Beethoven Unleashed - Return To Form

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01Meeting an Old Friend20200601Donald Macleod explores Beethoven\u2019s revolutionary late return to the string quartet.

Donald Macleod offers a weekly guide to composers and their music.

01Meeting an Old Friend20200601Donald Macleod is joined by guests Laura Tunbridge and Edward Dusinberre to explore Beethoven’s revolutionary return to the string quartet in the final two years of his life.

Just two years before he died, Beethoven returned to an old treasured form, the string quartet. The five quartets he ended up writing would come to be his final major works, and would change the paradigm beyond recognition. Though dismissed by audiences in their day, their composition is now considered a pivotal moment not only in Beethoven’s life, but in the history of classical music. Donald is joined by musicologist Laura Tunbridge, and violinist Edward Dusinberre of the Takács Quartet, to discuss these extraordinary, watershed works that have bewildered and beguiled listeners ever since their creation. Throughout the week, they focus on each of the five late quartets, uncovering the stories, circumstances and conversations that surround them.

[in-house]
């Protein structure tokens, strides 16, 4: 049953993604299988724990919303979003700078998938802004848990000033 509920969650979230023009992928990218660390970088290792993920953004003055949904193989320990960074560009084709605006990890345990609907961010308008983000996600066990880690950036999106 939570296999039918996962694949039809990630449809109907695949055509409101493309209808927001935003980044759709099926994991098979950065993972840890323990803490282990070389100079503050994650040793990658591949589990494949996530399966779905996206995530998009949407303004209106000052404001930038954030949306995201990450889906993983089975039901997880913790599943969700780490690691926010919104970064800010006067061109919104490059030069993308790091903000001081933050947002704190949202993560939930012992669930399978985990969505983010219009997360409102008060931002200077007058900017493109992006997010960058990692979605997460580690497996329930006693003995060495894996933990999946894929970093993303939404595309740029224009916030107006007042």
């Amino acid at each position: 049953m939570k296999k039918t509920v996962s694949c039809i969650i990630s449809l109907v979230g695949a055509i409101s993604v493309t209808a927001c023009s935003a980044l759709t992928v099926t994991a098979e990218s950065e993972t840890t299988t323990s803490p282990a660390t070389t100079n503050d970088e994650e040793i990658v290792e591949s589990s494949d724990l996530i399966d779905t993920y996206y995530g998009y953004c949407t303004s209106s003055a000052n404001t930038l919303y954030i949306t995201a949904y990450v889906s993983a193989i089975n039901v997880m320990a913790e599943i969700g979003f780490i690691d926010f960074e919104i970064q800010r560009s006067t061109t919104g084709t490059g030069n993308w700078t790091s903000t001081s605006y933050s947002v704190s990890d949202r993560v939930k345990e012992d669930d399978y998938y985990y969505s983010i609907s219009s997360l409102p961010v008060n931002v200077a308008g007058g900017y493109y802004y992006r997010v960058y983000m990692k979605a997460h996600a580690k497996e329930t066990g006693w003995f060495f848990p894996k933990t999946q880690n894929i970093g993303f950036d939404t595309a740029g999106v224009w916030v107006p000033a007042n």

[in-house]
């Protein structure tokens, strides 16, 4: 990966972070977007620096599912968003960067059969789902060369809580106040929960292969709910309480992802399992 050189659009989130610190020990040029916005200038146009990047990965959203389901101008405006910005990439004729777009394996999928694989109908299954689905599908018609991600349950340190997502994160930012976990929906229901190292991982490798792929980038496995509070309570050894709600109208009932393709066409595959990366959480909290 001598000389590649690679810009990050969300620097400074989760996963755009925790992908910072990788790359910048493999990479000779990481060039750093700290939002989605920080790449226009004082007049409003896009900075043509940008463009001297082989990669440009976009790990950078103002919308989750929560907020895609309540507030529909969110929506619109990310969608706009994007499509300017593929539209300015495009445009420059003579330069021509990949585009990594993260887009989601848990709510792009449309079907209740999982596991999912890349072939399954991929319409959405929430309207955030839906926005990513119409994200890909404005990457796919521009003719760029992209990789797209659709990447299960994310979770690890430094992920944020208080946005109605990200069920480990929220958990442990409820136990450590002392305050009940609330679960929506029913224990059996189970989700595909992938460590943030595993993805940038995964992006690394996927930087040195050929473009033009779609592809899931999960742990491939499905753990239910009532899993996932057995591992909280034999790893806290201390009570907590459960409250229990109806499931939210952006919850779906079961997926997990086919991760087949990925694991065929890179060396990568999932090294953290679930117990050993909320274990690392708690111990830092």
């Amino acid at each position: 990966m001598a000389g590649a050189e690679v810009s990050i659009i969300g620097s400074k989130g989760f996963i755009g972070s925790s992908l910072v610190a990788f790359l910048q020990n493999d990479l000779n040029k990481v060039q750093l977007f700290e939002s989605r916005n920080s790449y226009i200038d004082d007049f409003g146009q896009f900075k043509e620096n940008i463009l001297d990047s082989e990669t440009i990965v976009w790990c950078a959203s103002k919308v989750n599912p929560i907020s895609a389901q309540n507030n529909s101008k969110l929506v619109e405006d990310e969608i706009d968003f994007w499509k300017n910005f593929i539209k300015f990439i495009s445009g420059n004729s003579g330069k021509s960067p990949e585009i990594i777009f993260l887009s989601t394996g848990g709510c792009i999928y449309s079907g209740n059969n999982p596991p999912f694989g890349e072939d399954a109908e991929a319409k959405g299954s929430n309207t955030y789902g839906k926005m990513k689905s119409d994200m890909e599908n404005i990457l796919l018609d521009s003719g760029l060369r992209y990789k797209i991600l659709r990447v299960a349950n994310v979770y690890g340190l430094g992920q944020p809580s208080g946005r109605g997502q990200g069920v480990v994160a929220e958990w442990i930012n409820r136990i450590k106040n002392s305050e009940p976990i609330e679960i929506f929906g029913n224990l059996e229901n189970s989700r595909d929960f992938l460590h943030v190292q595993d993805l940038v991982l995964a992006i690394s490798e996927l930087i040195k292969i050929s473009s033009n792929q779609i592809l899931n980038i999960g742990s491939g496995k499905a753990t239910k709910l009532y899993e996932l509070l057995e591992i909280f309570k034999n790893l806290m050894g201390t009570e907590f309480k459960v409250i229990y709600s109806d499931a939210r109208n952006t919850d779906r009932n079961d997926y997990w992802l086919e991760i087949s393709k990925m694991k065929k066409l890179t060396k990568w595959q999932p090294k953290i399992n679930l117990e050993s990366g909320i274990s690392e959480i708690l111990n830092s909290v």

Today, a commission from a Russian Prince and the return of an old friend prompts Beethoven to pick up his sketchbook again, and we hear from the first of the late quartets, Op 127.

Composer of the Week is returning to the story of Beethoven’s life and music throughout 2020 as part of Radio 3’s Beethoven Unleashed season marking the 250th anniversary of Beethoven’s birth.

String Quartet No 12 in E flat, Op 127 (1st movement)
Alban Berg Quartet

String Quartet No 12 in E flat, Op 127 (2nd movement)
Takács Quartet

Symphony No 9 (Finale, part 1)
Berlin Philharmonic
Herbert von Karajan, conductor

String Quartet No 12 in E flat, Op 127 (3rd movement)